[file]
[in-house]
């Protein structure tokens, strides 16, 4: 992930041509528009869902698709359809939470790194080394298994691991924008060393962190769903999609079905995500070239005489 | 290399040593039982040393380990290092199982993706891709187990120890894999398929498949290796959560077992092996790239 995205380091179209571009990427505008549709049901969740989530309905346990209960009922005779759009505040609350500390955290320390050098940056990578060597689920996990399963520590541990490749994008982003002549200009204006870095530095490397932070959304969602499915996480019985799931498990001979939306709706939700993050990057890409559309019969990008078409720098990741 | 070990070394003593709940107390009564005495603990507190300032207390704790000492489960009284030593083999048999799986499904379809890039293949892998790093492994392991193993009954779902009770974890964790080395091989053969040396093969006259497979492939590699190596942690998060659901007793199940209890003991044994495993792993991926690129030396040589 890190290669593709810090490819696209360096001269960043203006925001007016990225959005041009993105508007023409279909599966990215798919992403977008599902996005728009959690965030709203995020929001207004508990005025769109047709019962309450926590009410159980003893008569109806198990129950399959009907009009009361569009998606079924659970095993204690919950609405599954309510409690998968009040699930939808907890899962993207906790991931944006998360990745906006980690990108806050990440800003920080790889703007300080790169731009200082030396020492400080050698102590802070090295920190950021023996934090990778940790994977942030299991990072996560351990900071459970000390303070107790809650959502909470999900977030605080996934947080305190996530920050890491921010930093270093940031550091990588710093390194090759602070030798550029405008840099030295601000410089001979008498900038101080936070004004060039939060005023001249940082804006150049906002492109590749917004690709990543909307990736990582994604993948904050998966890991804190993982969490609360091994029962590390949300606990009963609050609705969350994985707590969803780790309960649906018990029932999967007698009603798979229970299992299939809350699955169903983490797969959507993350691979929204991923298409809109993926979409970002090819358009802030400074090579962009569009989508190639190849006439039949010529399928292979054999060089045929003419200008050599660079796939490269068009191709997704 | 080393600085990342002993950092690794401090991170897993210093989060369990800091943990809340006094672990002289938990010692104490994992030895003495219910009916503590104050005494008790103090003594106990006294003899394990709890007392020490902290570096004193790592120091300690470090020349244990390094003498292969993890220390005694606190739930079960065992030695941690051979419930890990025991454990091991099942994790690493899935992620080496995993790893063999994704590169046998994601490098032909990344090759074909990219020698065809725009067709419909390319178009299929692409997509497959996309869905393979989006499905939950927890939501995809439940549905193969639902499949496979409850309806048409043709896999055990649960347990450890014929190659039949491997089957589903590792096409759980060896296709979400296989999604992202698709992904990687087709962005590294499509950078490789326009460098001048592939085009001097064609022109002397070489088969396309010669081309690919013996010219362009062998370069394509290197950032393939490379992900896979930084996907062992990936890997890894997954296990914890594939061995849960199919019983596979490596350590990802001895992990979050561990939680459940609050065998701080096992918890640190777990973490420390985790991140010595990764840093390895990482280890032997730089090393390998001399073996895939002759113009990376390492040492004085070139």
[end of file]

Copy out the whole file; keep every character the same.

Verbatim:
[in-house]
């Protein structure tokens, strides 16, 4: 992930041509528009869902698709359809939470790194080394298994691991924008060393962190769903999609079905995500070239005489 | 290399040593039982040393380990290092199982993706891709187990120890894999398929498949290796959560077992092996790239 995205380091179209571009990427505008549709049901969740989530309905346990209960009922005779759009505040609350500390955290320390050098940056990578060597689920996990399963520590541990490749994008982003002549200009204006870095530095490397932070959304969602499915996480019985799931498990001979939306709706939700993050990057890409559309019969990008078409720098990741 | 070990070394003593709940107390009564005495603990507190300032207390704790000492489960009284030593083999048999799986499904379809890039293949892998790093492994392991193993009954779902009770974890964790080395091989053969040396093969006259497979492939590699190596942690998060659901007793199940209890003991044994495993792993991926690129030396040589 890190290669593709810090490819696209360096001269960043203006925001007016990225959005041009993105508007023409279909599966990215798919992403977008599902996005728009959690965030709203995020929001207004508990005025769109047709019962309450926590009410159980003893008569109806198990129950399959009907009009009361569009998606079924659970095993204690919950609405599954309510409690998968009040699930939808907890899962993207906790991931944006998360990745906006980690990108806050990440800003920080790889703007300080790169731009200082030396020492400080050698102590802070090295920190950021023996934090990778940790994977942030299991990072996560351990900071459970000390303070107790809650959502909470999900977030605080996934947080305190996530920050890491921010930093270093940031550091990588710093390194090759602070030798550029405008840099030295601000410089001979008498900038101080936070004004060039939060005023001249940082804006150049906002492109590749917004690709990543909307990736990582994604993948904050998966890991804190993982969490609360091994029962590390949300606990009963609050609705969350994985707590969803780790309960649906018990029932999967007698009603798979229970299992299939809350699955169903983490797969959507993350691979929204991923298409809109993926979409970002090819358009802030400074090579962009569009989508190639190849006439039949010529399928292979054999060089045929003419200008050599660079796939490269068009191709997704 | 080393600085990342002993950092690794401090991170897993210093989060369990800091943990809340006094672990002289938990010692104490994992030895003495219910009916503590104050005494008790103090003594106990006294003899394990709890007392020490902290570096004193790592120091300690470090020349244990390094003498292969993890220390005694606190739930079960065992030695941690051979419930890990025991454990091991099942994790690493899935992620080496995993790893063999994704590169046998994601490098032909990344090759074909990219020698065809725009067709419909390319178009299929692409997509497959996309869905393979989006499905939950927890939501995809439940549905193969639902499949496979409850309806048409043709896999055990649960347990450890014929190659039949491997089957589903590792096409759980060896296709979400296989999604992202698709992904990687087709962005590294499509950078490789326009460098001048592939085009001097064609022109002397070489088969396309010669081309690919013996010219362009062998370069394509290197950032393939490379992900896979930084996907062992990936890997890894997954296990914890594939061995849960199919019983596979490596350590990802001895992990979050561990939680459940609050065998701080096992918890640190777990973490420390985790991140010595990764840093390895990482280890032997730089090393390998001399073996895939002759113009990376390492040492004085070139």